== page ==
Dr. Shruti Jauhari

A rare blend of Performing Artist, Voice Coach, Historian, Author & Guru on Hindustani Classical Music. Highly Creative and Melodious due to which the Khayaal Gayaki & Thumri comes to her naturally.

Sunday, August 12, 2012

The songs remain the same (but louder), say scientists

Vibrating stereo loudspeaker Photo: ALAMY

This is official and a scientifically proven fact now. Below is the source link for this article, from REUTERS:

Pop music too loud and all sounds the same: official

Researchers in Spain used a huge archive known as the Million Song Dataset, which breaks down audio and lyrical content into data that can be crunched, to study pop songs from 1955 to 2010.

A team led by artificial intelligence specialist Joan Serra at the Spanish National Research Council ran music from the last 50 years through some complex algorithms and found that pop songs have become intrinsically louder and more bland in terms of the chords, melodies and types of sound used.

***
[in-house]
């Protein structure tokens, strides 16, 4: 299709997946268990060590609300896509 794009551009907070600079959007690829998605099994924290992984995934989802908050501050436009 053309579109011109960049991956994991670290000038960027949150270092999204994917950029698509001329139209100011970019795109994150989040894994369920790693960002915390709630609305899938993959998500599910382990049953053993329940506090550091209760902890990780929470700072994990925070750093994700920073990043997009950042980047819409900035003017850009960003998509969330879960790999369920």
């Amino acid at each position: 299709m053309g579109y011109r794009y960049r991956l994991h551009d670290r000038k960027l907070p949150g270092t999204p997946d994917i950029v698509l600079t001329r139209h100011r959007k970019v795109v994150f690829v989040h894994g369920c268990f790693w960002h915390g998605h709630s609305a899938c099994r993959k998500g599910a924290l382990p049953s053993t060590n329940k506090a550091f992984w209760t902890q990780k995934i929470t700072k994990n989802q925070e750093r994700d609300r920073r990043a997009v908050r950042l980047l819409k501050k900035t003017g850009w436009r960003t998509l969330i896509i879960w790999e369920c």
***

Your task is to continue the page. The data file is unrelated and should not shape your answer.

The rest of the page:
Joan Serrà, concludes his research as follows:
"We found evidence of a progressive homogenization of the musical discourse," Serra told Reuters. "In particular, we obtained numerical indicators that the diversity of transitions between note combinations - roughly speaking chords plus melodies - has consistently diminished in the last 50 years."
‘An old tune re-recorded using modern techniques that allow for increased loudness and with slightly simpler chord progressions and new instrument sonorities could be perceived as novel and fashionable.’

They also found the so-called timbre palette has become poorer. The same note played at the same volume on, say, a piano and a guitar is said to have a different timbre, so the researchers found modern pop has a more limited variety of sounds.

The Telegraph covers this report as follows:
Modern music really does sound the same
For fans of the golden oldies it is confirmation of something they have already known: modern music really is louder and has less variety than 50 years ago.
It appeared to support long-standing claims that the music industry is engaged in a "loudness war" in which volumes are gradually being increased.
Although older songs may be more varied and rich, the researchers advised that they could be made to sound more "fashionable and groundbreaking" if they were re-recorded and made blander and louder.

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